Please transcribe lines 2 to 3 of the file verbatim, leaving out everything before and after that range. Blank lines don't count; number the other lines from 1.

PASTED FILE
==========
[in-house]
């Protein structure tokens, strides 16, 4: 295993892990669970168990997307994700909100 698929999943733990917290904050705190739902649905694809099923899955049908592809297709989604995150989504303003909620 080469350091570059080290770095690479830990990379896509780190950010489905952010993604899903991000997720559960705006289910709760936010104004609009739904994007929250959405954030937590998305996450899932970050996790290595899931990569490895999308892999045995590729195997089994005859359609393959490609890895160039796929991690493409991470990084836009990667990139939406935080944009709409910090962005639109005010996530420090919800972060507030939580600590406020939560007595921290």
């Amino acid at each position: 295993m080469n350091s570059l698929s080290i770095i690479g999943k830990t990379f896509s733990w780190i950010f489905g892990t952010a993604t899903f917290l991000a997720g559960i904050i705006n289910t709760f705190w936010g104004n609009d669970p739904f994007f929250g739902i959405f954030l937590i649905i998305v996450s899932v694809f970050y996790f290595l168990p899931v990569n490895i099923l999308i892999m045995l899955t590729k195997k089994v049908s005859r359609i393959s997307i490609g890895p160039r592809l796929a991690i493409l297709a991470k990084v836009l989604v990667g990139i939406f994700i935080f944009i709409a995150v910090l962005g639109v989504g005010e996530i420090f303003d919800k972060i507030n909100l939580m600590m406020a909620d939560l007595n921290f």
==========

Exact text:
């Protein structure tokens, strides 16, 4: 295993892990669970168990997307994700909100 698929999943733990917290904050705190739902649905694809099923899955049908592809297709989604995150989504303003909620 080469350091570059080290770095690479830990990379896509780190950010489905952010993604899903991000997720559960705006289910709760936010104004609009739904994007929250959405954030937590998305996450899932970050996790290595899931990569490895999308892999045995590729195997089994005859359609393959490609890895160039796929991690493409991470990084836009990667990139939406935080944009709409910090962005639109005010996530420090919800972060507030939580600590406020939560007595921290």
């Amino acid at each position: 295993m080469n350091s570059l698929s080290i770095i690479g999943k830990t990379f896509s733990w780190i950010f489905g892990t952010a993604t899903f917290l991000a997720g559960i904050i705006n289910t709760f705190w936010g104004n609009d669970p739904f994007f929250g739902i959405f954030l937590i649905i998305v996450s899932v694809f970050y996790f290595l168990p899931v990569n490895i099923l999308i892999m045995l899955t590729k195997k089994v049908s005859r359609i393959s997307i490609g890895p160039r592809l796929a991690i493409l297709a991470k990084v836009l989604v990667g990139i939406f994700i935080f944009i709409a995150v910090l962005g639109v989504g005010e996530i420090f303003d919800k972060i507030n909100l939580m600590m406020a909620d939560l007595n921290f």